The Soul of St. Francisville
St. Francisville, La., is home to plantations, gardens, museums and John James Audubon. It's also the subject of a new book by Anne Butler and Darrell Chitty. The two have collaborated on a second coffee table book highlighting the famous and not-so-famous attractions of the Feliciana area. It’s making its debut, appropriately, in St. Francisville at a coming-out party scheduled for the week before Thanksgiving this year.
The new book is called "The Soul of St. Francisville," and Butler describes it as a continuation of the first one, entitled "The Spirit of St. Francisville," published in 2007. “We don't pretend that it's all all-inclusive,” Butler said.
“It’s kind of just to give people a taste and a sampling of what’s here and why we need to appreciate it, and preserve it, and take care of it, and learn from it.”
Chitty fell in love with St. Francisville in the viewfinder of his camera. “I have such an affinity with St. Francisville. I'm an adopted son there. That is one of the most beautiful and unique places in the world. I've traveled all over the world, and there is no other place like it.”
Chitty is a master photographer who made the transition to digital format. He decided to branch out into digital painting, but when he discovered many other digital artists were doing the same thing, he went a step further and blended the digital with fine art.
“I’m transitioning in the way I market and make myself known to the public,” he said. “I'm becoming much more known now because of things like this [book], my traveling exhibits, that I do.”
Butler, who is a prolific writer and has lived a very interesting life, has been a fan of Chitty’s work from the start. “[He] loves it down here, and you know there's just something about that light that's beautiful. And he just works with it and turns out magnificent portraits and images. So, it's going to be a beautiful book.”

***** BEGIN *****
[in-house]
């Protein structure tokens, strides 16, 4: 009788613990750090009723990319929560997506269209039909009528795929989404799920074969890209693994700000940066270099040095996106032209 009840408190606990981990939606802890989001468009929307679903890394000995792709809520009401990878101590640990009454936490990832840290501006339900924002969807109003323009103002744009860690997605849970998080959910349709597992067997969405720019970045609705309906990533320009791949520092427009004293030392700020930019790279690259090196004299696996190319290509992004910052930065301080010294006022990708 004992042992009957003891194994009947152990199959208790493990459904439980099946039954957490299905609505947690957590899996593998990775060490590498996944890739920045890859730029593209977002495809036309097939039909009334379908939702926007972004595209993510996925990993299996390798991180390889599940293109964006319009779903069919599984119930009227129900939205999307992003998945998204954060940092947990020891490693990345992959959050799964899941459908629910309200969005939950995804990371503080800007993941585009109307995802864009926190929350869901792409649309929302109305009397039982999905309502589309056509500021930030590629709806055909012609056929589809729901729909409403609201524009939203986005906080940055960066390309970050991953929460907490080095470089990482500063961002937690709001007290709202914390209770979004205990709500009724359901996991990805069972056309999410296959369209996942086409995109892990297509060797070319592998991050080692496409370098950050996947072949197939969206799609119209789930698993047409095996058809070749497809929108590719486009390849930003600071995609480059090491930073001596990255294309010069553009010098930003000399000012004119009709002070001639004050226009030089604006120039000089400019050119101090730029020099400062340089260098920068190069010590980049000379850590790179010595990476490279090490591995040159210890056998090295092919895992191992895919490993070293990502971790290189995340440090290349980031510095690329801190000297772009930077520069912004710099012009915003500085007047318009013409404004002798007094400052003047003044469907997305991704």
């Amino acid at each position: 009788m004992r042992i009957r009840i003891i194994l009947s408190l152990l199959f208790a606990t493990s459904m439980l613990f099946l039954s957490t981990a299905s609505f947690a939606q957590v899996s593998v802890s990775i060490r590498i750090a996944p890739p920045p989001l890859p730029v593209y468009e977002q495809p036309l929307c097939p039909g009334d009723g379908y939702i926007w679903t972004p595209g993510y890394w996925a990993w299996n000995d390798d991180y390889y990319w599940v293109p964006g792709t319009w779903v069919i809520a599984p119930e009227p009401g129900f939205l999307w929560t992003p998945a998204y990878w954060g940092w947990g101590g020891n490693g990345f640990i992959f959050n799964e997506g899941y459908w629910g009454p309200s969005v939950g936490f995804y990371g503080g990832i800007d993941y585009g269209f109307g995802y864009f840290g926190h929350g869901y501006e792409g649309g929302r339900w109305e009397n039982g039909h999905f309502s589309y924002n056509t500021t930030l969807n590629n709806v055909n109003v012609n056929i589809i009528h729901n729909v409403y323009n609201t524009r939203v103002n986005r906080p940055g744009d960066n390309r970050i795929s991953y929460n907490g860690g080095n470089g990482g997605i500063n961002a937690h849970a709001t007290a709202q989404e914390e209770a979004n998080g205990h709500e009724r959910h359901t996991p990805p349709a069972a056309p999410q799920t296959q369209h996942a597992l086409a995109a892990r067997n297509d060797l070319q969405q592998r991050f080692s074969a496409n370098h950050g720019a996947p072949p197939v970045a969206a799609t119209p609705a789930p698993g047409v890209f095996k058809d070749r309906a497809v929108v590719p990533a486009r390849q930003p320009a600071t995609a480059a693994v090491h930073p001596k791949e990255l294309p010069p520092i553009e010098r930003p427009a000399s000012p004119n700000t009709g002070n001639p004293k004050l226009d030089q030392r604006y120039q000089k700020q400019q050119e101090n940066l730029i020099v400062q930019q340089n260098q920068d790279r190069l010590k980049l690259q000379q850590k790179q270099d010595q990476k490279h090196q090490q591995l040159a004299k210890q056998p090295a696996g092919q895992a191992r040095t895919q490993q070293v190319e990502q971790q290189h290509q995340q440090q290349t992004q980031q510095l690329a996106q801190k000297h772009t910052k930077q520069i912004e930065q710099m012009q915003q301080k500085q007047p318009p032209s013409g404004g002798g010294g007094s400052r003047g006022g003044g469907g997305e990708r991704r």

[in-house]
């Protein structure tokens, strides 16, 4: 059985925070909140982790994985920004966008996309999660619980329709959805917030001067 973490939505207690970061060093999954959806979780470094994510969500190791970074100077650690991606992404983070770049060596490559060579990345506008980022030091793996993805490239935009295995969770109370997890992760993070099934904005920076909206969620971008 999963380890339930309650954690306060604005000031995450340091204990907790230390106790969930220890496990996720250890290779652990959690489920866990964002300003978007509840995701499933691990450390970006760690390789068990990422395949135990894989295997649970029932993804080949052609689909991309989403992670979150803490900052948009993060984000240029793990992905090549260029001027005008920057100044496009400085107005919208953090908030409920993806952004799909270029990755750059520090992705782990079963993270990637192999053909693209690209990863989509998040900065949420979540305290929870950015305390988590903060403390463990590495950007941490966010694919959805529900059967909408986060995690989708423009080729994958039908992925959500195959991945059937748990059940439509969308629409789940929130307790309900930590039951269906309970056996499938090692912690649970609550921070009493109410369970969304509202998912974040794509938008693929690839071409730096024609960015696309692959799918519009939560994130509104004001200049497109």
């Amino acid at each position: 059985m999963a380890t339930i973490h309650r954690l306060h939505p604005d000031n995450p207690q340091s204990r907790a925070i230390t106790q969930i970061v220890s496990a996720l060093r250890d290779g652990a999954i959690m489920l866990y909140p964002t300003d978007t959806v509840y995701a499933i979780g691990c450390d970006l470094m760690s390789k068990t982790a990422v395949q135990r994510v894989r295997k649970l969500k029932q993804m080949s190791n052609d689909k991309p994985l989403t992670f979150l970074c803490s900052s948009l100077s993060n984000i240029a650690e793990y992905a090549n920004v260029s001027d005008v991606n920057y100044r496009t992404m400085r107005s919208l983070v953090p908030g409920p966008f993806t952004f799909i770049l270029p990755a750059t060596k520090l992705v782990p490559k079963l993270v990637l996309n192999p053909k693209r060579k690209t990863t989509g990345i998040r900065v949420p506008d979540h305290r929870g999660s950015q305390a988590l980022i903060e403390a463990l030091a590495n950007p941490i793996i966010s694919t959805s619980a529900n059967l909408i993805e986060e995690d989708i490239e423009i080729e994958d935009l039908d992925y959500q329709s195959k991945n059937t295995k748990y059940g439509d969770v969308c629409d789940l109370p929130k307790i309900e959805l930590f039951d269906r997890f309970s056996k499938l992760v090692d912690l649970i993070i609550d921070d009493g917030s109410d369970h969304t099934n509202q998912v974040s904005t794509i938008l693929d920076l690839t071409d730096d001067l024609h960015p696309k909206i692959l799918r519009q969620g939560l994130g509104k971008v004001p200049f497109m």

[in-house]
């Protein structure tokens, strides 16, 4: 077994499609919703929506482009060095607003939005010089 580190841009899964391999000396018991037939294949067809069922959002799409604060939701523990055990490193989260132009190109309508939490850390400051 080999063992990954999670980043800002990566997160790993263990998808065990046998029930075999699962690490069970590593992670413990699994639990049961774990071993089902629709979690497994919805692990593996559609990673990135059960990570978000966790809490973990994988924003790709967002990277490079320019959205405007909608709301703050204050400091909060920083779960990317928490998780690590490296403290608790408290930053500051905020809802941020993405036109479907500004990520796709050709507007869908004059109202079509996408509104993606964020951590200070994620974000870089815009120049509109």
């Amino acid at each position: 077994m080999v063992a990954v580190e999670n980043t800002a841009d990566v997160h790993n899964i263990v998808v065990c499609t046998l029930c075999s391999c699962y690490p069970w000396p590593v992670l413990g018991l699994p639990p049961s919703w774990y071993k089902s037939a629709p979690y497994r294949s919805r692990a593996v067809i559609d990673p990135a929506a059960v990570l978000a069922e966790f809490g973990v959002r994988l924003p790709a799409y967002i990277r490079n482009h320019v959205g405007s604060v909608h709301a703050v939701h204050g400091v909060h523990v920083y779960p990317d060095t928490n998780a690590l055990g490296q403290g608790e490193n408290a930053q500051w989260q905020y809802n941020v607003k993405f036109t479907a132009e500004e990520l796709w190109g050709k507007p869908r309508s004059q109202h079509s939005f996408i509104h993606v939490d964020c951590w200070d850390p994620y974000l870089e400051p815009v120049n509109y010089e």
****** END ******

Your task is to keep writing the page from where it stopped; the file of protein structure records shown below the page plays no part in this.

The Butler/Chitty team got its start when Chitty took a Colorado friend to St. Francisville to share a taste of Cajun culture. “We went to Anne Butler’s plantation early one morning, and it was so beautiful, I started taking pictures. Later on, I developed them, and I took them back and introduced myself to her. I said, ‘I want to give you these pictures I took.’ She really liked them, and we developed a relationship. Butler-Greenwood Plantation has been in her family since the 1700s.”
The collaboration resulted in the book that combines Butler’s elegant prose and Chitty’s photography and evocative paintings. The artist said the allure of the Felicianas is the pride of the population. “They’ve preserved their heritage so well. The people are so proud of their heritage. And they literally protect it.”
In a similar way, Butler hopes people find something beyond the words and pictures when they open the book. “I hope that they take away the importance of preserving the past as well as looking to the future. It's what we build on. There are a lot of chapters in the book that deal with change. And that's a good thing. For example, the hunting and agriculture chapter shows how interrelated they are. As agriculture changed, then hunting had to change," Butler said.
"When they switched from so many row crops here to these huge conglomerations of soybeans, the little farmer got pushed out and so did the quail. They didn't have the narrow row crop paths to nest in and feed in and stuff. So, there are not any quail here anymore. It's an example of how changes are really interrelated in so many facets of life. You just need to learn how to adapt.”
For more information on "The Soul of St. Francisville" and its premiere, you can contact Anne Butler at ButlerGree@aol.com.